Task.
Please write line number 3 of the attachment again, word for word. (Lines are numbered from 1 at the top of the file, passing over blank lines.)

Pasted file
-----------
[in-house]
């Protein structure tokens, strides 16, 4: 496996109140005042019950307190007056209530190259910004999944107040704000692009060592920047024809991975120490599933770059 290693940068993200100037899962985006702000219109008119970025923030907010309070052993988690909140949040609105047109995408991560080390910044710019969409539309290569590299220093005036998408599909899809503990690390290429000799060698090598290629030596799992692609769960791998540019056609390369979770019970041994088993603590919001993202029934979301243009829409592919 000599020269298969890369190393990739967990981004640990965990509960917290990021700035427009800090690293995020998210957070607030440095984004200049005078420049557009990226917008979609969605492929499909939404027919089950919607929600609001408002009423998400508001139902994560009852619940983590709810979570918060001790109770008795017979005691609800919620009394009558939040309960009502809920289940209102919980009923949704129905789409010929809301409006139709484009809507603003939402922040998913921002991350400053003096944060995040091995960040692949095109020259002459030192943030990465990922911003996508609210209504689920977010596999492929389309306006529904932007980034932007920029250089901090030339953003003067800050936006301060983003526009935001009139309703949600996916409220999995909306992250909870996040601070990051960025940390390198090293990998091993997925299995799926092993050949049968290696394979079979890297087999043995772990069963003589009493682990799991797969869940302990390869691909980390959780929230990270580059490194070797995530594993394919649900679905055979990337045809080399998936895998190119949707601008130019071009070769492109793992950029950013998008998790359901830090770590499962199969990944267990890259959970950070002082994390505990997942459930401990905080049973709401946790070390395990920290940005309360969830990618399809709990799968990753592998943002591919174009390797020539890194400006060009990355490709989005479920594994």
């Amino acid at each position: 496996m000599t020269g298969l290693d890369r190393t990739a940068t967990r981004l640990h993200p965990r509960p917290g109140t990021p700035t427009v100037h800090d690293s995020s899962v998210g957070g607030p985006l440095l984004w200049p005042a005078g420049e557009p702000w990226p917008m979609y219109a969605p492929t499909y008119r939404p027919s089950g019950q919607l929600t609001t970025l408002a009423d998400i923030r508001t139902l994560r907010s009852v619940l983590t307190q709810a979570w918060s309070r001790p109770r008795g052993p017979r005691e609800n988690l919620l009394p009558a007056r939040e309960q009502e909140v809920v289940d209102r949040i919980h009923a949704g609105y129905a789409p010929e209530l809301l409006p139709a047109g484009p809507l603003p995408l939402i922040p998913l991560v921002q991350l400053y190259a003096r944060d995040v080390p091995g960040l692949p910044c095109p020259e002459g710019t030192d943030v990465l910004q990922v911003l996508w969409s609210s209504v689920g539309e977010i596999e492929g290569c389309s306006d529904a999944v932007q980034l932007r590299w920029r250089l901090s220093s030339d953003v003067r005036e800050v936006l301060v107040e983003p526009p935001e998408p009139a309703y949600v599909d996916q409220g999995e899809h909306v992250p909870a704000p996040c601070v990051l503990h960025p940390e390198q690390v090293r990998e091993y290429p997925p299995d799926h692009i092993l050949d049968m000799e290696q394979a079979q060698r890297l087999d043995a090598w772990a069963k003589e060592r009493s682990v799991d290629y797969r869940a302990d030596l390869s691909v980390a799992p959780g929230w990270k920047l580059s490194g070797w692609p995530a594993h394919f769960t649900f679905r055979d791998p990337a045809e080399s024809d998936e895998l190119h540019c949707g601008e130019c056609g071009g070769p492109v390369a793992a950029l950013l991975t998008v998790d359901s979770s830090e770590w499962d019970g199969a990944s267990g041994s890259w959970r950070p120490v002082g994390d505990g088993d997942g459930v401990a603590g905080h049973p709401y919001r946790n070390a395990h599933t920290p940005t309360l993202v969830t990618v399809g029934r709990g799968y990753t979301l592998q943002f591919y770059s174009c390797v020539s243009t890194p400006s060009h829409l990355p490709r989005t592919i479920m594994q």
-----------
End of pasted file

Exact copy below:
């Amino acid at each position: 496996m000599t020269g298969l290693d890369r190393t990739a940068t967990r981004l640990h993200p965990r509960p917290g109140t990021p700035t427009v100037h800090d690293s995020s899962v998210g957070g607030p985006l440095l984004w200049p005042a005078g420049e557009p702000w990226p917008m979609y219109a969605p492929t499909y008119r939404p027919s089950g019950q919607l929600t609001t970025l408002a009423d998400i923030r508001t139902l994560r907010s009852v619940l983590t307190q709810a979570w918060s309070r001790p109770r008795g052993p017979r005691e609800n988690l919620l009394p009558a007056r939040e309960q009502e909140v809920v289940d209102r949040i919980h009923a949704g609105y129905a789409p010929e209530l809301l409006p139709a047109g484009p809507l603003p995408l939402i922040p998913l991560v921002q991350l400053y190259a003096r944060d995040v080390p091995g960040l692949p910044c095109p020259e002459g710019t030192d943030v990465l910004q990922v911003l996508w969409s609210s209504v689920g539309e977010i596999e492929g290569c389309s306006d529904a999944v932007q980034l932007r590299w920029r250089l901090s220093s030339d953003v003067r005036e800050v936006l301060v107040e983003p526009p935001e998408p009139a309703y949600v599909d996916q409220g999995e899809h909306v992250p909870a704000p996040c601070v990051l503990h960025p940390e390198q690390v090293r990998e091993y290429p997925p299995d799926h692009i092993l050949d049968m000799e290696q394979a079979q060698r890297l087999d043995a090598w772990a069963k003589e060592r009493s682990v799991d290629y797969r869940a302990d030596l390869s691909v980390a799992p959780g929230w990270k920047l580059s490194g070797w692609p995530a594993h394919f769960t649900f679905r055979d791998p990337a045809e080399s024809d998936e895998l190119h540019c949707g601008e130019c056609g071009g070769p492109v390369a793992a950029l950013l991975t998008v998790d359901s979770s830090e770590w499962d019970g199969a990944s267990g041994s890259w959970r950070p120490v002082g994390d505990g088993d997942g459930v401990a603590g905080h049973p709401y919001r946790n070390a395990h599933t920290p940005t309360l993202v969830t990618v399809g029934r709990g799968y990753t979301l592998q943002f591919y770059s174009c390797v020539s243009t890194p400006s060009h829409l990355p490709r989005t592919i479920m594994q």